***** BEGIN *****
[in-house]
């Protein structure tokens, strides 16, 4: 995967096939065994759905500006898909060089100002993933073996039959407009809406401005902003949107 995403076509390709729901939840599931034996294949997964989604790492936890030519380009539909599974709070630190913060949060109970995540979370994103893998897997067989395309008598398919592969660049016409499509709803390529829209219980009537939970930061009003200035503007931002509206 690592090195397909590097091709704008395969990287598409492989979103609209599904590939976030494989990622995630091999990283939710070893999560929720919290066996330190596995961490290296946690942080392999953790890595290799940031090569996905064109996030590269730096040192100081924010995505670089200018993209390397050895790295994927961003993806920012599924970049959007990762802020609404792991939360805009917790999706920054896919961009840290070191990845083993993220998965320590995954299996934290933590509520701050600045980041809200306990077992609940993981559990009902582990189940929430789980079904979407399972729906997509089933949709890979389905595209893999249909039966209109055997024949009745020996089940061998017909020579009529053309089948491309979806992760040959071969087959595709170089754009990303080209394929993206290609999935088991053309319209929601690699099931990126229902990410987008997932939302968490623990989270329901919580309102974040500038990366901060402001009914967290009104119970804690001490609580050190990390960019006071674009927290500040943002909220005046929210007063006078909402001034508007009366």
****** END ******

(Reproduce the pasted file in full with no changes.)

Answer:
[in-house]
């Protein structure tokens, strides 16, 4: 995967096939065994759905500006898909060089100002993933073996039959407009809406401005902003949107 995403076509390709729901939840599931034996294949997964989604790492936890030519380009539909599974709070630190913060949060109970995540979370994103893998897997067989395309008598398919592969660049016409499509709803390529829209219980009537939970930061009003200035503007931002509206 690592090195397909590097091709704008395969990287598409492989979103609209599904590939976030494989990622995630091999990283939710070893999560929720919290066996330190596995961490290296946690942080392999953790890595290799940031090569996905064109996030590269730096040192100081924010995505670089200018993209390397050895790295994927961003993806920012599924970049959007990762802020609404792991939360805009917790999706920054896919961009840290070191990845083993993220998965320590995954299996934290933590509520701050600045980041809200306990077992609940993981559990009902582990189940929430789980079904979407399972729906997509089933949709890979389905595209893999249909039966209109055997024949009745020996089940061998017909020579009529053309089948491309979806992760040959071969087959595709170089754009990303080209394929993206290609999935088991053309319209929601690699099931990126229902990410987008997932939302968490623990989270329901919580309102974040500038990366901060402001009914967290009104119970804690001490609580050190990390960019006071674009927290500040943002909220005046929210007063006078909402001034508007009366």